11:41 GMT +317 November 2019
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    Where's Mozart, Mate? Airbus Mixes Up Austria With Australia

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    European aircraft manufacturing giant Airbus has received lessons in geography and the importance of meticulous typing after it was revealed the firm erroneously stated it was being investigated by authorities in Australia for offenses such as bribery and fraud in the fine print of its 2016 financial accounts - it meant to say Austria.

    Austria and Australia are two very different countries, 16,000 kilometers apart. One is associated with blazing sunshine and beer, the other mountains and chocolate. One is the birthplace of Steve Irwin and Kylie Minogue, the other Arnold Schwarznegger and Adolf Hitler.

    However, despite the gaping geographical distance between the two, in keyboard terms, they're but two strokes removed, as Airbus found to its embarrassment.

    In fact, the firm is not under investigation Down Under, but in Austria, where prosecutors have initiated a formal criminal investigation against Airbus and the Eurofighter consortium over alleged fraud related to a US$2 billion order for a combat jet over a decade ago.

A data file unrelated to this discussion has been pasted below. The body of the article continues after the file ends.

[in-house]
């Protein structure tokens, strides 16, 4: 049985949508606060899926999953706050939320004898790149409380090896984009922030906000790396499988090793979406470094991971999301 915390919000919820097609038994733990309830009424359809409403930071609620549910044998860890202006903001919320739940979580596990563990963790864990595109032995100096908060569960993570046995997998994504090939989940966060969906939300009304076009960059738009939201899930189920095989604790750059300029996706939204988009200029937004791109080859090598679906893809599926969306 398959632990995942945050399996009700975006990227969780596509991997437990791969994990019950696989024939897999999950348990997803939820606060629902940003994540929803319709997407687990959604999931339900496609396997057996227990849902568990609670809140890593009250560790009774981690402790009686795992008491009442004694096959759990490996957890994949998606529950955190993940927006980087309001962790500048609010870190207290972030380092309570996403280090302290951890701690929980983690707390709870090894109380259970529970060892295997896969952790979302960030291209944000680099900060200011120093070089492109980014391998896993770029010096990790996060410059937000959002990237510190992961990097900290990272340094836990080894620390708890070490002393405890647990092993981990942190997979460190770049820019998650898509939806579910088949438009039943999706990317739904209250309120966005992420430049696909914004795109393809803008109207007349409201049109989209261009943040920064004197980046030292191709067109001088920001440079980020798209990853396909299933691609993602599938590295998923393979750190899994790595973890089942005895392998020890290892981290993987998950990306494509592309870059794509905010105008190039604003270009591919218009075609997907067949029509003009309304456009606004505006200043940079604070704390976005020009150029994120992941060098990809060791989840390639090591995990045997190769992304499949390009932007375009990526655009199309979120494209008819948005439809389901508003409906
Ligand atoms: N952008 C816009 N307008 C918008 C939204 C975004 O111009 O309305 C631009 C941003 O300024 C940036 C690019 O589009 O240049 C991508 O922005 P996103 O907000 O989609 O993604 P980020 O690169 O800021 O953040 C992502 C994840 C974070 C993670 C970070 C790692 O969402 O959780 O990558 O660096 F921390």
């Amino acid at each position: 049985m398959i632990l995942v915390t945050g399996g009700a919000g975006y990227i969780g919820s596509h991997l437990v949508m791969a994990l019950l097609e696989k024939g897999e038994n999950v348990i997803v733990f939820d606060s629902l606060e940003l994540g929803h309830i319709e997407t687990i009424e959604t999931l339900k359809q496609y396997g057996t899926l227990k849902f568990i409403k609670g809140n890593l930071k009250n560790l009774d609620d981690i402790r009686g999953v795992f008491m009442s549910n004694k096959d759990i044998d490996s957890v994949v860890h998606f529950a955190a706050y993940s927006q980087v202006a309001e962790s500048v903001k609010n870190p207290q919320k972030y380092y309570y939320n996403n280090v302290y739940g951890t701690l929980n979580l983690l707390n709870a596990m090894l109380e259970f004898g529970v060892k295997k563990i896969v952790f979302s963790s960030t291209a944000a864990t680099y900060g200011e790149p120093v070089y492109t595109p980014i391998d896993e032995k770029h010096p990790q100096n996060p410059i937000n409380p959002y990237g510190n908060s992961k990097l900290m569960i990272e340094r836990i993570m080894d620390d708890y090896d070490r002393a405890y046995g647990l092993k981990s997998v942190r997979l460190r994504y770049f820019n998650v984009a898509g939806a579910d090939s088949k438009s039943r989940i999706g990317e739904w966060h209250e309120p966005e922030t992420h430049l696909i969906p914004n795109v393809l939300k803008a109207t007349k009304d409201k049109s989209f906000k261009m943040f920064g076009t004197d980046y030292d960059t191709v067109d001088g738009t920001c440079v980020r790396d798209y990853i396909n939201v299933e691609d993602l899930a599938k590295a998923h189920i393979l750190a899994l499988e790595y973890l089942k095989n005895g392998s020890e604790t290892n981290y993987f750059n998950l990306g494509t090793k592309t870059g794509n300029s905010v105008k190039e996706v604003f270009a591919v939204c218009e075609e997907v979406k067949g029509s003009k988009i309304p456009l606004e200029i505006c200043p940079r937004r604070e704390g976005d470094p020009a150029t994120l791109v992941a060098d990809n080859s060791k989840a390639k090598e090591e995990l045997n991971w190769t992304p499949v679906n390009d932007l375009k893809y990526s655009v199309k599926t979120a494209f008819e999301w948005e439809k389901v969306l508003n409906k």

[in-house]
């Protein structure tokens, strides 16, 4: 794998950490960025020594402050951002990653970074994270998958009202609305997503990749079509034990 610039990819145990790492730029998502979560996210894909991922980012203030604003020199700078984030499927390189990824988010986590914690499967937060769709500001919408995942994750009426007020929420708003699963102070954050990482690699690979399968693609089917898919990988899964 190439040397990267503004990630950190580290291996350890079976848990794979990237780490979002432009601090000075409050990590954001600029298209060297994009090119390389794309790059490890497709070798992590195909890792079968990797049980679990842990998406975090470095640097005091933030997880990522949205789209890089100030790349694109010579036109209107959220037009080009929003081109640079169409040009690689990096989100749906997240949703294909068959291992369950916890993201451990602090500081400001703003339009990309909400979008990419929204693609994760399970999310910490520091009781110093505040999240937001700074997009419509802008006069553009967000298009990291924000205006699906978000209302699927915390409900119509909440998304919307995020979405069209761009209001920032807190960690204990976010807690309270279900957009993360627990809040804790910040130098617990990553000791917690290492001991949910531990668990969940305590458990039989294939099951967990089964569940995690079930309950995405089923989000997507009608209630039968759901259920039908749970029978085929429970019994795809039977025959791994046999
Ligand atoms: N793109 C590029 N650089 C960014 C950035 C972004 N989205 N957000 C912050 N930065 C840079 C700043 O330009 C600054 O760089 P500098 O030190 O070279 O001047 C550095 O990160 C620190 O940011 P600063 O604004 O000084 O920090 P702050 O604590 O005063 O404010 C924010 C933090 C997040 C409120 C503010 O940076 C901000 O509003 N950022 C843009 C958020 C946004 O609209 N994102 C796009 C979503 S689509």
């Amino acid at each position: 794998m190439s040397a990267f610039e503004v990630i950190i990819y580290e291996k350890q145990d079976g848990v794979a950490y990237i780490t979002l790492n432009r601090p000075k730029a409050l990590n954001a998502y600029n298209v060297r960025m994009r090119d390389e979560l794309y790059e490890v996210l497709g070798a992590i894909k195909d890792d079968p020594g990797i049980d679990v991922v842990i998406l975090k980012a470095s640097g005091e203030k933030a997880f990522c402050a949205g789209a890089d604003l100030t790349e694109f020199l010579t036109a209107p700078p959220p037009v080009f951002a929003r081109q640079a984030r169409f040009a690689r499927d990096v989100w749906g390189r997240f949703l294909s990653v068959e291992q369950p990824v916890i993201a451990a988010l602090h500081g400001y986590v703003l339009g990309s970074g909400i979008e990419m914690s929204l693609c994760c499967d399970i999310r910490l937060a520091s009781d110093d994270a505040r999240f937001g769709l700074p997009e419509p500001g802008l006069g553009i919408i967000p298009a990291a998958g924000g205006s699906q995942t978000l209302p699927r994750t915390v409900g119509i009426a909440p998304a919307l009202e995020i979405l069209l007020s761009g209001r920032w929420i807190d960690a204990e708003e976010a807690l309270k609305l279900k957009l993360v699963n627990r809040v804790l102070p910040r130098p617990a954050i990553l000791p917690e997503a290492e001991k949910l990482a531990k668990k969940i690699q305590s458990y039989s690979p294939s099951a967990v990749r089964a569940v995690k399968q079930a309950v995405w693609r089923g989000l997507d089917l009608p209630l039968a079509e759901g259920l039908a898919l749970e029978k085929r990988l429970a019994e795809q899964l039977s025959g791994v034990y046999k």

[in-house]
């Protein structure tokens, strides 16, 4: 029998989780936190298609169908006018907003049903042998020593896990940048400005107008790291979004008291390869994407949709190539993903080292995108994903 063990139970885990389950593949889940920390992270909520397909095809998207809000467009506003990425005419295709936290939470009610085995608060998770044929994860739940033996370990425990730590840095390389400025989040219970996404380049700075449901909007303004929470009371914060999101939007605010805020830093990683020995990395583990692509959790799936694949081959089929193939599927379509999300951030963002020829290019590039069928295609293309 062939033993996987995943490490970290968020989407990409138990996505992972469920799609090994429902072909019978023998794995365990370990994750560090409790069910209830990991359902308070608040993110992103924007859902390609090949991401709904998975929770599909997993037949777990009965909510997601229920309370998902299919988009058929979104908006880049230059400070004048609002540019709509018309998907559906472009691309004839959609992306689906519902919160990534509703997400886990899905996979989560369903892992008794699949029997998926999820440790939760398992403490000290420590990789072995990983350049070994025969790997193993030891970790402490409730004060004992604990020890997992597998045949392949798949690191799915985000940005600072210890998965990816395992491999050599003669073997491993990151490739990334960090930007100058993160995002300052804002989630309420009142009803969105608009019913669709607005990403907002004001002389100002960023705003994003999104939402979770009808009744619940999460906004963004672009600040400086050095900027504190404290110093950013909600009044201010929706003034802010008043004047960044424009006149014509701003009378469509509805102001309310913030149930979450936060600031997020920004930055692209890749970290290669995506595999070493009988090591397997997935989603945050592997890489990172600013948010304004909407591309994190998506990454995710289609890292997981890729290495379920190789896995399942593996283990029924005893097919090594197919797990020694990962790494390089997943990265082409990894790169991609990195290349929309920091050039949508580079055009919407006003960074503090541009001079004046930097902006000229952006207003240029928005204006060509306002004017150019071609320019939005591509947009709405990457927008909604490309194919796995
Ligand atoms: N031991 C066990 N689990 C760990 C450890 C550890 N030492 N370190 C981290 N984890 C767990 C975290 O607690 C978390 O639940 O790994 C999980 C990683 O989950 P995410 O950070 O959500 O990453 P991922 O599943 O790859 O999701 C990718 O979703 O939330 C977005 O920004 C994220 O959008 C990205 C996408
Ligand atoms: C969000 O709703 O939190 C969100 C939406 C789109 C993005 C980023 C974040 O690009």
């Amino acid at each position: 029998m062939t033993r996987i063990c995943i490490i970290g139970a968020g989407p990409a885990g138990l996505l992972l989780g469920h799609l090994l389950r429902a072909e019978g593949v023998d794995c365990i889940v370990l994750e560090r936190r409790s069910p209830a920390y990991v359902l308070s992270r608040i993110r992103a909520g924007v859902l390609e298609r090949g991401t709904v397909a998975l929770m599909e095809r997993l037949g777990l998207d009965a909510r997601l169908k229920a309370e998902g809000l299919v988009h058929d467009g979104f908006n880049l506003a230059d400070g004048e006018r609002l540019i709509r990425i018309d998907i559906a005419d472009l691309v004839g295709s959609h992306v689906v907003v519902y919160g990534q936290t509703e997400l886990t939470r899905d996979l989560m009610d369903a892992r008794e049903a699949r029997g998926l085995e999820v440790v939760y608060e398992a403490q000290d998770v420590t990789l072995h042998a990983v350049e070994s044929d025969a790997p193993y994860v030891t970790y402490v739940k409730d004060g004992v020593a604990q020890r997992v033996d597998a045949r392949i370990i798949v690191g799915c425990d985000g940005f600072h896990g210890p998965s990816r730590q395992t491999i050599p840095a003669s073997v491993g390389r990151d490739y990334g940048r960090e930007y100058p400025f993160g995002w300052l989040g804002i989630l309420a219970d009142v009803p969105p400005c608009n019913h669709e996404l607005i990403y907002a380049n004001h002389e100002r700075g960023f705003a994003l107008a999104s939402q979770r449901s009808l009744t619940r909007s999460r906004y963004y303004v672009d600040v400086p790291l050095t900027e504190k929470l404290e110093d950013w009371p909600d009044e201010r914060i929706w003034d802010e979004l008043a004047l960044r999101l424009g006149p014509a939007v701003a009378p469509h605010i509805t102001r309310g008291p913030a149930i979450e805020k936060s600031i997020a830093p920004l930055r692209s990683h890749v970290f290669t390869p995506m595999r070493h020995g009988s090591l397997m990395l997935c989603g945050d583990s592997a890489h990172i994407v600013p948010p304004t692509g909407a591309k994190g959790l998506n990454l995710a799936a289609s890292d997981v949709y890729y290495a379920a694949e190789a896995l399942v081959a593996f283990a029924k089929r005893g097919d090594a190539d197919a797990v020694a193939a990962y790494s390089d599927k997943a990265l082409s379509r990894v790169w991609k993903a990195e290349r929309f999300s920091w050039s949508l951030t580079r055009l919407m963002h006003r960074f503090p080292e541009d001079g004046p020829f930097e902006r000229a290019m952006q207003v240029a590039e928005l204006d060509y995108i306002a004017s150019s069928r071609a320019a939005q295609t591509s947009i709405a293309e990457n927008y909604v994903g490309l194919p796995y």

The apparent ease of mistyping one country's name has produced a number of similar mix-ups in the past, with US news network CNN reporting in March, Australia was erecting a fence on its border with Slovenia. The gaffe was duly mocked mercilessly on social media.

    However, the two are often mixed up orally as well.

    In 2014, then United Nations Secretary General Ban Ki-moon extended gratitude to hosts Australia at a conference in Vienna.

    It's even possible to purchase t-shirts in Austria emblazoned with the phrase, "No Kangaroos Here."

    Similar country mix-ups have occurred in the past. In 2013, in the wake of the Boston bombing, a satirical news piece originally posted on The Daily Currant, claimed that US politician Sarah Palin confused the Czech Republic with Chechnya, calling for US action against the former, in the belief the Chechen bombers were in fact Czech.

    Wprost, a Polish weekly, mistook the satire for fact and ran the headline, "Let's Burn Prague: Sarah Palin Calls for the Invasion of the Czech Republic."

    Many angry American citizens followed suit, taking to social media to vent their misguided anti-Czech rage.

    Some went as far as calling for the US to nuke the now non-existent Czechoslovakia, or at least invade its half-successor Czech Republic, in "response."

    The linguistic confusion was so widespread a dedicated Tumblr page was set up to name and shame the worst offenders.


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